The first one about the Constitution (which is a flawed document but defines a much better government than the one America suffers under today) sounds like a step in the right direction. But remember, these are Republicans — a bunch of unprincipled, shameless liars motivated only to feather their own nests. You can't believe anything they say. At least you can believe the Democrats: they overtly promise to collectivize the U.S., and you can trust them to work hard in that direction.
L: Even Reagan, the great orator who might actually have believed some of what he said, couldn't get the GOP to deliver on their promises. What chance do these Tea Partiers have of forcing the Republicans to do what they say they will do — if that can even be defined meaningfully?
Doug: Slim and none, and Slim's out of town.
L: So, in sum, it's a good thing that people are finally getting pissed off enough to rise up, at least a little, but being against something bad doesn't make you for something good.
Doug: It's as laughable as the fascists being against the communists. And this isn't the first time. Remember the Constitution Party? I think it still exists, but it's been an abject failure, because, I think, all they really had was a name that sounded good. They had no principles and didn't even understand the original Constitution has been interpreted out of existence. The Libertarian Party, too, I have to say, seems to have lost its internal gyroscope. They want to be big and successful now, hooking up with mainstream names like Bob Barr. It's basically a bunch of losers and wannabes.
L: So much for "the party of principle."
Doug: This is inherent in politics. Unfortunately, there are no political solutions to political problems (see our conversation on anarchy).
L: Rent seeking pretty much precludes that. But let's back up a minute. You said earlier, somewhat tongue in cheek, that a successful Tea Party might accidentally enact some laws with positive consequences. I would guess, for example, that a lot of them are hard-money advocates. If they could actually gain the upper hand or become the swing-vote that forces the Republicans to accept some of their demands, they might get the dollar put back on the gold standard. That'd be a big step in the right direction, wouldn't it?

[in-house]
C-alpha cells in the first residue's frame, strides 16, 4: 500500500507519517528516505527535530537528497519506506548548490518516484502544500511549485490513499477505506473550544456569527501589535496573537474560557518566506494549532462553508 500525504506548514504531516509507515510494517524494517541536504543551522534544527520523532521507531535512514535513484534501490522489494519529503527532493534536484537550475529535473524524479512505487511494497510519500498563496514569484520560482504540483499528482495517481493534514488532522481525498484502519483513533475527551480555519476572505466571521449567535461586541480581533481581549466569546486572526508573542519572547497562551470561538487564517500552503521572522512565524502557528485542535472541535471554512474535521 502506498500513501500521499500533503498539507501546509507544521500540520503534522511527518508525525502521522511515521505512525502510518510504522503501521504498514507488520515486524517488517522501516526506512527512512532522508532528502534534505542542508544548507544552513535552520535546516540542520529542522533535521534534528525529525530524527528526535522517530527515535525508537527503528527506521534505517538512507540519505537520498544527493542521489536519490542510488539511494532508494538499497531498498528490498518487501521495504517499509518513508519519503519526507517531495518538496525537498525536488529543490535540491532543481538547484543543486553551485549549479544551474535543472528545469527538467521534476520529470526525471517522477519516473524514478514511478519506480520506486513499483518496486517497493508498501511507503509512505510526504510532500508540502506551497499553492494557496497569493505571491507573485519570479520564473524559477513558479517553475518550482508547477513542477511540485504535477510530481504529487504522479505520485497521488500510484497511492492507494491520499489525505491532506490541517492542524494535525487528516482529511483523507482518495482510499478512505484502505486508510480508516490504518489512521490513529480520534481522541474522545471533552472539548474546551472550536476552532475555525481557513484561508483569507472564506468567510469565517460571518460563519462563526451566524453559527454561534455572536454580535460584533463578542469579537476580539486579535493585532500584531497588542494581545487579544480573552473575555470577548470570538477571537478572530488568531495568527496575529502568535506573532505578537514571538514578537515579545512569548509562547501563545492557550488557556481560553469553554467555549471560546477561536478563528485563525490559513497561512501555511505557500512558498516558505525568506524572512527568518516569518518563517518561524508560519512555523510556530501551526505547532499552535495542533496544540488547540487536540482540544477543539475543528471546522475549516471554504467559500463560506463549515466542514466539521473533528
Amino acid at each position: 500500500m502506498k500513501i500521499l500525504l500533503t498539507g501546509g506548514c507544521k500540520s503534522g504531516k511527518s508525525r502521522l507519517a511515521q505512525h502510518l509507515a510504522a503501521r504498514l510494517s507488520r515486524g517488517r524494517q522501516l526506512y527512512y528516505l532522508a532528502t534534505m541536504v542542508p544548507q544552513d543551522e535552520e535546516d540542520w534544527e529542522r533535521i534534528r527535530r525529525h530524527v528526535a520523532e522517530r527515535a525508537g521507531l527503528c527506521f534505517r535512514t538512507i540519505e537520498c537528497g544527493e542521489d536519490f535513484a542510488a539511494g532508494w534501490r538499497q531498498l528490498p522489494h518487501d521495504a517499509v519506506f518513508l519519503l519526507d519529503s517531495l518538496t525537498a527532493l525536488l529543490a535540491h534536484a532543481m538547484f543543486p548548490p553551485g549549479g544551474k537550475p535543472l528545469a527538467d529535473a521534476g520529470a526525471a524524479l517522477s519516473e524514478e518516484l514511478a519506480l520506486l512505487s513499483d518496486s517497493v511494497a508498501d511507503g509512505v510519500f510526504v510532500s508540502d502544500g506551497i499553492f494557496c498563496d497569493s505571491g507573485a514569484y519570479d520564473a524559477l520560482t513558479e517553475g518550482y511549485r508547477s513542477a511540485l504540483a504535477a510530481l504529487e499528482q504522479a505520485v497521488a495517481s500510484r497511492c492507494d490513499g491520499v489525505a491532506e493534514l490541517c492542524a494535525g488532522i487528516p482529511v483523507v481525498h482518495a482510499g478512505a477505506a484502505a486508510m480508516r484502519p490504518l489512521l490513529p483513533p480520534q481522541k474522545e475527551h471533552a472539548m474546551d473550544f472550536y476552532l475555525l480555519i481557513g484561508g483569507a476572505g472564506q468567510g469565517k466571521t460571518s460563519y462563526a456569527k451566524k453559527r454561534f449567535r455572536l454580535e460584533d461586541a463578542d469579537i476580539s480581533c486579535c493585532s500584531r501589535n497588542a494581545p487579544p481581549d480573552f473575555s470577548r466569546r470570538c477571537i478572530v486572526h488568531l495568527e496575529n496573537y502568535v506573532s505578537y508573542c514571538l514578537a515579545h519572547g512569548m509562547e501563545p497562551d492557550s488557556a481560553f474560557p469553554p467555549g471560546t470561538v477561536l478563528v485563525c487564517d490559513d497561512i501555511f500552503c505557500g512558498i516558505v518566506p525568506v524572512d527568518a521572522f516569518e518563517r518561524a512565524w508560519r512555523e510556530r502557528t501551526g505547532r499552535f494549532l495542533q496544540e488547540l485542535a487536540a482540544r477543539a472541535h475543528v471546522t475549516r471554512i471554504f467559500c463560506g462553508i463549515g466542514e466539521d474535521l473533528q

Doug: That's possible, but the only way we can make progress, at this point, is not by passing more laws — even ones you and I might think are marginally good ideas — but by repealing the laws that have already been passed. That would allow the free market to correct the economic distortions all these years of government meddling have created, as it should.
The problem, fundamentally, is that people keep on looking to the government to solve their problems. So they come up with a new party or a new movement, and they propose new laws. This is not just the wrong approach, but the exact opposite of the right approach. The only way to get back on the right track is to undo the expansion of government and interference in the economy we've seen over the last 100-plus years. Repeal the laws, abolish the agencies. Get rid of it all, and free to the market to administer its harsh but effective treatments.
Instead, these people just want new and different laws. The prognosis is not good.
L: But… that never happens. Well, George Washington could have been king, and I'll always respect the fact that he declined, and the government still got larger. Leviathan never willingly relinquishes power.
Doug: No, it doesn't. It's exactly analogous to a cancer. That's why I keep saying that things will get worse than even I think they will. If we have a conversation on this subject a year from now, I expect we'll be in the midst of real crisis and chaos such as few Americans can even imagine today.
L: Heavy stuff again, Doug. If America is beyond the point of no return, as you say, the whole world economy is in it up to its neck as well. And the investment implications…
Doug: As I've said before: liquidate, consolidate, speculate, and create.
L: And diversify your political risk.
Doug: Definitely. It's well past time to prepare for the day when you'll need to get out of Dodge, fast.
L: Well… thanks for another sobering assessment.
Doug: You're welcome. It may not be pleasant to face the facts sometimes, but they are still facts; you either face them or face the consequences of ignoring them.
Politics and the economy are now almost inseparable, and as Doug says, you'd do well to protect yourself from the fallout that is sure to follow the Fed's "nuclear option" of launching their "Quantitative Easing 2" plan. And the investing crowd is starting to wake up to his warnings to buy gold and gold-related investments.
At the upcoming Casey's Gold & Resource Summit, some of the world's foremost experts are gathering to discuss our economic future and the best safe-haven and profit opportunities, as well as specific stock picks that will survive the blast. And you can hear everything they say — in more than 17 hours of audio on CD. Act today and save $100! More details here.
October 1, 2010